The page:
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An Antique Store Data Model

You might run an antique store because you love history, but you’ll need modern technology to keep everything organized! In this article, we discuss what an antique store’s database model would need.

Antiques are cool. I bet we all love history and antiques in some way. Some admire Victorian furniture, others are thrilled about old coins, vintage weapons, or medieval armor. Still others enjoy reading or just looking at old books or manuscripts. There are still many unsolved antique-related mysteries around the world, such as the Antikythera mechanism or the Voynich Manuscript.

So yeah, antiques are cool. If you get to run an antique store, you’ll probably see many unusual and valuable items. Maybe you’ll keep a couple for yourself, but you’ll sell most of the things that come your way. Either way, you’ll need to keep records! Creating a database model that would enable us to run an antique store is what we’ll talk about today.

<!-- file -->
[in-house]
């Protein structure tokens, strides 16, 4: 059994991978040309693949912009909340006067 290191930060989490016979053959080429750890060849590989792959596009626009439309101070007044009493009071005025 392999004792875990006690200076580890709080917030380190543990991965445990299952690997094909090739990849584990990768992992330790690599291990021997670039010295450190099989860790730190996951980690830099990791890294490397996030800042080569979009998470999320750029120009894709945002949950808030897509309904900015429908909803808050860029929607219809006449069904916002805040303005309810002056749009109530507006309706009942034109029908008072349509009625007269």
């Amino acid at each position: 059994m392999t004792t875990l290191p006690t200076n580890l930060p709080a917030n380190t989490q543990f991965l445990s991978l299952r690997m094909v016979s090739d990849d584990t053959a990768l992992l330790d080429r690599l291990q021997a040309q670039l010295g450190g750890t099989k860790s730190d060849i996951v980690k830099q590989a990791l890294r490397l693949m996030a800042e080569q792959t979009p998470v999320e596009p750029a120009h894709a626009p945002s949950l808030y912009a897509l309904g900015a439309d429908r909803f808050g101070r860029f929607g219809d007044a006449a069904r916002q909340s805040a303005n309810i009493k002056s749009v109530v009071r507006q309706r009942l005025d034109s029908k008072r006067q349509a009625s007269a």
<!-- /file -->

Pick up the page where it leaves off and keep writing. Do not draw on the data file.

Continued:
Antique Store FAQs

Before we dive into the data model, we’ll first answer some common questions about the antiques business.

  1. What is an antique?

    Although the word “antique” might remind you of the classical antiquity of Greco-Roman times, most antiques aren’t quite that old. While age is an important criterion for determining if something is antique, it only has to be 100 years old to qualify. Victorian furniture is definitely an antique item!

  2. What about vintage items?

    Vintage items are also very popular. They are not as old as antiques, but they are still part of the past. Most vintage items are between 50 and 100 years old; some vintage things, like clothes, only have to be 20 years old.

  3. What is the difference between an antiques store and a pawn shop?

    An antique store usually sells only vintage and antique items. A pawn shop can sell many kinds of valuable things. In some cases, an antique store can function like a pawn shop: it will loan money to a customer and take an item as security for the loan. If the customer does not redeem the item (by paying back the loan) by a certain date, the item becomes the property of the shop and can be offered for sale.

    Because of this overlap, I’ve designed this model to work for both classic antiques stores and pawn shops.